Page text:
One of the many great features about Wicket is that all its templates are plain XHTML, with only a handful of special, unobstrusive tags. This has a number of advantages over templating languages like JSP-taglibs or Smarty.
- Viewable in any browser – offline, without running a server.
- Wicket Tags don’t destroy markup, they are just added to provide hooks for the web application.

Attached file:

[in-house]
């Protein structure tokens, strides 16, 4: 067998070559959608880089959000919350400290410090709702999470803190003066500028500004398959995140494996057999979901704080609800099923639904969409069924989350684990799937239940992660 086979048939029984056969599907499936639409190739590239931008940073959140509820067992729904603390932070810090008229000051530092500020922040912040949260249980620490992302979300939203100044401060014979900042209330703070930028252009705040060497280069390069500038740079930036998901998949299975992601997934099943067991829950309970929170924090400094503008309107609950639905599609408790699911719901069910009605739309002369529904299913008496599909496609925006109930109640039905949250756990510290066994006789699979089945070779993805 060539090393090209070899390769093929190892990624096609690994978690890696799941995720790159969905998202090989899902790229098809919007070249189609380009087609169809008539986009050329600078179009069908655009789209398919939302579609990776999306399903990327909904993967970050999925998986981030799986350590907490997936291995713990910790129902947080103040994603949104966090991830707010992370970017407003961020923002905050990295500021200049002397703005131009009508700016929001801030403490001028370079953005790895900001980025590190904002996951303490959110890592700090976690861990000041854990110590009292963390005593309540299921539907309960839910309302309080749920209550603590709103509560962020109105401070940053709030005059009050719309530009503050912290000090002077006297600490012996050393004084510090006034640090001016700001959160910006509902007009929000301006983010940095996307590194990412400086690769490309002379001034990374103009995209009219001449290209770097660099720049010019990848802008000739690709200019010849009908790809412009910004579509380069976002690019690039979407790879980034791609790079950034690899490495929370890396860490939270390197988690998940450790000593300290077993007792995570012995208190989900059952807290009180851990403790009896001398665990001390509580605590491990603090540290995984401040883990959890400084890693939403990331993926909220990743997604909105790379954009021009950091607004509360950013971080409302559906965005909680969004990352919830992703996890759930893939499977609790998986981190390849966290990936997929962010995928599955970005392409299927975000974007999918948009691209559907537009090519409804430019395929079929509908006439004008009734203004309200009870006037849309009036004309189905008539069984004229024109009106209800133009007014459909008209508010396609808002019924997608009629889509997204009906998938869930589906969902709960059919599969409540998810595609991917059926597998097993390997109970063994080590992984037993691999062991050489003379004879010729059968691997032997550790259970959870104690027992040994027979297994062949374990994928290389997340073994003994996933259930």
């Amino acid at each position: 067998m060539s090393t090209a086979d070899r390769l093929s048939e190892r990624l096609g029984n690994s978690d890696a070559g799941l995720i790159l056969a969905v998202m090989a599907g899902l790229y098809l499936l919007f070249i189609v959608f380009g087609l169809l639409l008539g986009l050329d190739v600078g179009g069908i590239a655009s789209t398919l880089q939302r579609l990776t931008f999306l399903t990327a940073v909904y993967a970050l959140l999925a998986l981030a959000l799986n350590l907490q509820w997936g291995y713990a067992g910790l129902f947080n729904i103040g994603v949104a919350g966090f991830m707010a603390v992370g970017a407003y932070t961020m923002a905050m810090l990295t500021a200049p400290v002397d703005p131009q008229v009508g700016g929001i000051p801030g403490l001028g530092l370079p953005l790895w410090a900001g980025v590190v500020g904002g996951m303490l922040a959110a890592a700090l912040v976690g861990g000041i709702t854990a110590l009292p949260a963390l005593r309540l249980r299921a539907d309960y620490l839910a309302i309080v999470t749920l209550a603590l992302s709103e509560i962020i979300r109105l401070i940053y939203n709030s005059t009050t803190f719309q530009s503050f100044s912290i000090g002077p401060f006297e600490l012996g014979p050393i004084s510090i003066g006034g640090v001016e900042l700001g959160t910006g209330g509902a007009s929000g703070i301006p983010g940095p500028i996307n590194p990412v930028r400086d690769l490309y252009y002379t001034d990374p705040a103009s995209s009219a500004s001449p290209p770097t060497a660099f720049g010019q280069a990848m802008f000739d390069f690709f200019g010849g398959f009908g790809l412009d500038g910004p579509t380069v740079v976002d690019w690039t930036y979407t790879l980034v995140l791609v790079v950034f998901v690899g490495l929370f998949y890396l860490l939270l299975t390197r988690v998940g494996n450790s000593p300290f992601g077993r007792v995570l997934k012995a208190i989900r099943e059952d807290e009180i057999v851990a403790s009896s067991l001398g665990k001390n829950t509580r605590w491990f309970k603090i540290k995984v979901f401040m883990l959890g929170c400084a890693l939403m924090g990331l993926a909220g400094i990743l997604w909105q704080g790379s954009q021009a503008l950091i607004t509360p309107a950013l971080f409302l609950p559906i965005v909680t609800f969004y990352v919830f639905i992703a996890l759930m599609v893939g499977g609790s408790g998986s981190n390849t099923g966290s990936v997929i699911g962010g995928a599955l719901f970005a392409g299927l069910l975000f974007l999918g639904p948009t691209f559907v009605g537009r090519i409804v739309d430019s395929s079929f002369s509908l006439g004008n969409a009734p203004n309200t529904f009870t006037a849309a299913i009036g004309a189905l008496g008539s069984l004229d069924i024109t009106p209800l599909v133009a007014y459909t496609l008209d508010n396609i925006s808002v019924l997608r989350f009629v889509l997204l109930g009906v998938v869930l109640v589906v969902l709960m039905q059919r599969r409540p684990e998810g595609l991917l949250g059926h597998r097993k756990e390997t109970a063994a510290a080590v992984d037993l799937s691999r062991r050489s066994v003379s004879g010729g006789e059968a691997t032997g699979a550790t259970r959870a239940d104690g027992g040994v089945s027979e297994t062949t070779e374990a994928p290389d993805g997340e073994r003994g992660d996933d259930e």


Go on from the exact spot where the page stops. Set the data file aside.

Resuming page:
- Editable with existing, powerful webdesign software like Dreamweaver.
In this article, I want to focus on the last point, showing how to get the most out of combining Dreamweaver and Wicket. The goal is to have a functional offline-version of our Wicket application. All layout and design changes will be made to the actual Wicket templates – no more copy & paste between what your web designer made, and what you use in your application.